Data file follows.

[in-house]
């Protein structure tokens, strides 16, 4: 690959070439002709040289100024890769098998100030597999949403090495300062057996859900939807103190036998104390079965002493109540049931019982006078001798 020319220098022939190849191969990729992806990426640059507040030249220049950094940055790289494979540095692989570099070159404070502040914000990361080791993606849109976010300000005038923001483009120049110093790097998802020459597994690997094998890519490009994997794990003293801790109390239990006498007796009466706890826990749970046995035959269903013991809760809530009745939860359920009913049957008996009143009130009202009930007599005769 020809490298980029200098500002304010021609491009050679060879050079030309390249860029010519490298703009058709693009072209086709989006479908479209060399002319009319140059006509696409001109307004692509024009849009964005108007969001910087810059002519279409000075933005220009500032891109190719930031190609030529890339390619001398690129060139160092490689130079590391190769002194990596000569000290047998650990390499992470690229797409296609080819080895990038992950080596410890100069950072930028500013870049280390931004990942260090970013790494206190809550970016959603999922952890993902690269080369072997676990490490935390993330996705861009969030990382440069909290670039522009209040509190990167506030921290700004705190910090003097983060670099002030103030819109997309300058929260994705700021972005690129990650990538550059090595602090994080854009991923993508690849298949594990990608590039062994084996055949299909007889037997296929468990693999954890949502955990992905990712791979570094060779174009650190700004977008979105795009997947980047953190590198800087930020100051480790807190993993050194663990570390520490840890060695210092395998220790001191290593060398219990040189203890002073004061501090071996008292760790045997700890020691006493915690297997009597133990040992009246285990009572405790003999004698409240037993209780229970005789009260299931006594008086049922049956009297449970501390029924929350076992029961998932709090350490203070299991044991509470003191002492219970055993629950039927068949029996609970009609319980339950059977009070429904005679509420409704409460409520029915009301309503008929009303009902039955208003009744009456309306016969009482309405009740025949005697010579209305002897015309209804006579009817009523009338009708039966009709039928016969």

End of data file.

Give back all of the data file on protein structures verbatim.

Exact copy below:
[in-house]
């Protein structure tokens, strides 16, 4: 690959070439002709040289100024890769098998100030597999949403090495300062057996859900939807103190036998104390079965002493109540049931019982006078001798 020319220098022939190849191969990729992806990426640059507040030249220049950094940055790289494979540095692989570099070159404070502040914000990361080791993606849109976010300000005038923001483009120049110093790097998802020459597994690997094998890519490009994997794990003293801790109390239990006498007796009466706890826990749970046995035959269903013991809760809530009745939860359920009913049957008996009143009130009202009930007599005769 020809490298980029200098500002304010021609491009050679060879050079030309390249860029010519490298703009058709693009072209086709989006479908479209060399002319009319140059006509696409001109307004692509024009849009964005108007969001910087810059002519279409000075933005220009500032891109190719930031190609030529890339390619001398690129060139160092490689130079590391190769002194990596000569000290047998650990390499992470690229797409296609080819080895990038992950080596410890100069950072930028500013870049280390931004990942260090970013790494206190809550970016959603999922952890993902690269080369072997676990490490935390993330996705861009969030990382440069909290670039522009209040509190990167506030921290700004705190910090003097983060670099002030103030819109997309300058929260994705700021972005690129990650990538550059090595602090994080854009991923993508690849298949594990990608590039062994084996055949299909007889037997296929468990693999954890949502955990992905990712791979570094060779174009650190700004977008979105795009997947980047953190590198800087930020100051480790807190993993050194663990570390520490840890060695210092395998220790001191290593060398219990040189203890002073004061501090071996008292760790045997700890020691006493915690297997009597133990040992009246285990009572405790003999004698409240037993209780229970005789009260299931006594008086049922049956009297449970501390029924929350076992029961998932709090350490203070299991044991509470003191002492219970055993629950039927068949029996609970009609319980339950059977009070429904005679509420409704409460409520029915009301309503008929009303009902039955208003009744009456309306016969009482309405009740025949005697010579209305002897015309209804006579009817009523009338009708039966009709039928016969």